Bloomberg LP is again being accused of discriminating against women, and now against non-white staff members, according to a new lawsuit.
Nafeesa Syeed, who worked as a national security reporter and Middle East reporter at Bloomberg for about four years, on Monday sued the company in local New York court for discrimination based on her sex and her race as a South Asian-American. She filed the suit as a proposed class-action, in the hopes of being able to include “other similarly situated employees.” She also named Bloomberg’s all-male editorial leaders as defendants, including editor in chief emeritus Matthew Winkler, current editor in chief John Micklethwait, chief content officer Marty Schenker and deputy editor in chief Reto Gregori.
In her complaint, Syeed claims that she resigned in 2018 from Bloomberg News “because of its top-down systemic sex and racially biased discriminatory practices for promotion and compensation against minority women.” Bloomberg is facing a similar lawsuit from a former saleswoman, who sued in June under a pseudonym and the company is now trying to force a public revelation of her identity. In both cases, the women are represented by the same law firm.
“Along with other minority women, plaintiff was undervalued, demeaned and denied advancement and career opportunities despite having extensive news reporting experience covering foreign policy matters, particularly in the Middle East,” Syeed added.
Asked for comment on the lawsuit, a Bloomberg spokesman offered: “We have no record of a complaint at any time during the plaintiff’s employment.”
Before joining Bloomberg in 2014, Syeed worked as a reporter for The Associated Press, produced a documentary for Al Jazeera and did freelance writing for a number of publications, including The Wall Street Journal, The Guardian, Christian Science Monitor and Rolling Stone Middle East.
“Refusing to recognize her academic achievements and professional qualifications and prior work at world-renowned news outlets, Bloomberg LP and its male-dominated news operation, controlled and supervised by its all-white male management committee reporting directly to Michael Bloomberg, denied plaintiff positions for which she was qualified, overlooked her and offered those same positions to her male colleagues, some of which were far less qualified,” the complaint reads.
Syeed claims she applied to be a foreign policy correspondent in Washington, D.C., and New York, but was denied. When she complained about the decision, she was told by her editor that the position “was not a designated ‘diversity slot’ and therefore she would not be considered.” The foreign policy position was instead given to a male “reporting fellow,” effectively a news intern, one who Syeed claims to have coached on reporting on federal agencies.
She claims that she was advised to “advocate” for herself and push harder for a promotion, which she did to no avail. On at least four other occasions, male coworkers who started at the same time as Syeed were promoted, purportedly with little or no self-advocacy.
“Bloomberg LP’s glass ceiling caused its female minority employees to doubt their own value,” the complaint reads. “Through gaslighting, Bloomberg LP expected its female minority employees to tolerate the unequal status quo and know and stay in their place — firmly beneath their male colleagues.”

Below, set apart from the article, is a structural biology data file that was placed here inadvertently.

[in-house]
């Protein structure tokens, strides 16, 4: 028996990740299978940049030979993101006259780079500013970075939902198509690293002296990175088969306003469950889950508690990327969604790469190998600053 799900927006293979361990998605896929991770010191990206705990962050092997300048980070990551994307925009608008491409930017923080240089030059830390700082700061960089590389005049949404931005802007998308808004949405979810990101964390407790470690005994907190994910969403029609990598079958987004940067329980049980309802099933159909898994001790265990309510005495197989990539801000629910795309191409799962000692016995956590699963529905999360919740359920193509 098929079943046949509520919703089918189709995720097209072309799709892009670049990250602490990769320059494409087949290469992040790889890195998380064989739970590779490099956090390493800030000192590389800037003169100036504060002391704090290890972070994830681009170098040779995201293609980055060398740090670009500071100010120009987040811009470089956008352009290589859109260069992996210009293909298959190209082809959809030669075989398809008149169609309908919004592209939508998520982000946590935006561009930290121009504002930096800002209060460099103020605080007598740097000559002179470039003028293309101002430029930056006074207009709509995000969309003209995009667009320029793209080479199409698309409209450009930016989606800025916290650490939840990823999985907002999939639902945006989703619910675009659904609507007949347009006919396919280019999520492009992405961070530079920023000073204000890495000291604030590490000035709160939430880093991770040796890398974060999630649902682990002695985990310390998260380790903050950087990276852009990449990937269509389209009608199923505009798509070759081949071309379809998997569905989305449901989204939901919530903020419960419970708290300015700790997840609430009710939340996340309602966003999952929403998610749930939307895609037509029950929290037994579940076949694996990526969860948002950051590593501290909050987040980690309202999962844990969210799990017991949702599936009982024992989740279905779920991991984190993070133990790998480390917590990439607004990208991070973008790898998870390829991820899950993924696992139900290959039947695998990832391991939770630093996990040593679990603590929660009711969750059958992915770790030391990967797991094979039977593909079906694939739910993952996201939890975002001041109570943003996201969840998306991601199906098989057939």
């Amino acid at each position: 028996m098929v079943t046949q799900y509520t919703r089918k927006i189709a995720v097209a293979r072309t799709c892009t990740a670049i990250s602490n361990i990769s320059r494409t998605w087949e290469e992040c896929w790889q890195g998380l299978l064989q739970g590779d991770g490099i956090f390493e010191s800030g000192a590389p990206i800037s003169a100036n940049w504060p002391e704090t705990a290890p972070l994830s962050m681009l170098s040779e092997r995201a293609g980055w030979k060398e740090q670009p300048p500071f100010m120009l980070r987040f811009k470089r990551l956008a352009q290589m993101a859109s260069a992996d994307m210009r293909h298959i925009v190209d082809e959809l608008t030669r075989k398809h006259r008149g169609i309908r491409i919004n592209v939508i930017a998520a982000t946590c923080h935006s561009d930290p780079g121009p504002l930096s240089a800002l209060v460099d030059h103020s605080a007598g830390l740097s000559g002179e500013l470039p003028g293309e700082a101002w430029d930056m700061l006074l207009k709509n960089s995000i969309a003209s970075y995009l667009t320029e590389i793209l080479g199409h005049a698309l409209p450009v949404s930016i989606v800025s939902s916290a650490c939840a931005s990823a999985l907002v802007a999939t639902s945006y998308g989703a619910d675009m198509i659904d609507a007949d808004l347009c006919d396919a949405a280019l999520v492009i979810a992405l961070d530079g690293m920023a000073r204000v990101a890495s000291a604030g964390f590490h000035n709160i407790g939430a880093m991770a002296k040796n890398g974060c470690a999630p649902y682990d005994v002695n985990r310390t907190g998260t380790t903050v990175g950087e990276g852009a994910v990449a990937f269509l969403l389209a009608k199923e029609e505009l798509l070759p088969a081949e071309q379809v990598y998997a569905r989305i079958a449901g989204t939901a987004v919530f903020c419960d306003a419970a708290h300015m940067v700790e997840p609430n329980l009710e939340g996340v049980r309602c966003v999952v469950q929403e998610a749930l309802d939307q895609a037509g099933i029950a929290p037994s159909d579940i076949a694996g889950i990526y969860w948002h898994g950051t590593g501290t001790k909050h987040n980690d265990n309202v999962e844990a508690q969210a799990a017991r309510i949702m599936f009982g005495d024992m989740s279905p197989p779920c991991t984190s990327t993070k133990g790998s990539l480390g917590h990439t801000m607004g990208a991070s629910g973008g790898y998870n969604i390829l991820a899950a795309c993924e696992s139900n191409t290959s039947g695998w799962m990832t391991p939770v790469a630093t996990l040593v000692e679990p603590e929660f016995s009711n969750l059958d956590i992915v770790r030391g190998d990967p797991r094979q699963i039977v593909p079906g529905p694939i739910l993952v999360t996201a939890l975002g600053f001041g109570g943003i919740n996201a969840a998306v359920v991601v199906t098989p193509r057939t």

Syeed named a number of instances where she was required to act outside of her duties as a reporter while at Bloomberg and effectively as a “diversity pawn,” starting soon after she began work there, first out of the Dubai bureau.
First, she was directed to invite her sources to a forum and private lunch founder Michael Bloomberg was hosting, while being told that the region was a top market for Bloomberg’s lucrative financial terminals business. Syeed said she was made to feel more of a salesperson than a reporter. Then she was told to compile a profile list of the country’s leaders “expressly for Michael Bloomberg’s personal reference.”
During her time at the Dubai bureau, Syeed claims she and other female reporters were frequently berated by Alaa Shahine, who was a team leader there and allegedly favored by higher-ups, leading her to not complain when he allegedly cornered her alone in a conference room to yell at her about what she would write on a manager evaluation.
Syeed moved Stateside to the D.C. bureau in 2016, starting as a cybersecurity reporter and began doing TV appearances. She soon learned that the pay disparity, which women at Bloomberg discussed among themselves, was steep, with men supposedly earning on average 20 percent more than women. She was also subject to comments from male editors in the bureau on the possibility that she would forget her English grammar since she was “coming from overseas.” And Syeed said she and the sole other South Asian reporter were seated together and constantly confused by male editors and some colleagues refused to properly pronounce her name.
Syeed put this forward as “an example of the racially biased comments well accepted within the company.”
Outside of issues of discrimination, microaggressions, unequal pay and promotion practices, Syeed claims she was undervalued, and racist and sexist “jokes” were openly permitted, that certain of her stories were usurped by male colleagues with no recourse, as were certain high-profile interviews editors insisted on accompanying her to.
With accusations of hostile work environment, sex discrimination and race discrimination, Syeed is seeking class-action status and unspecified compensatory damages.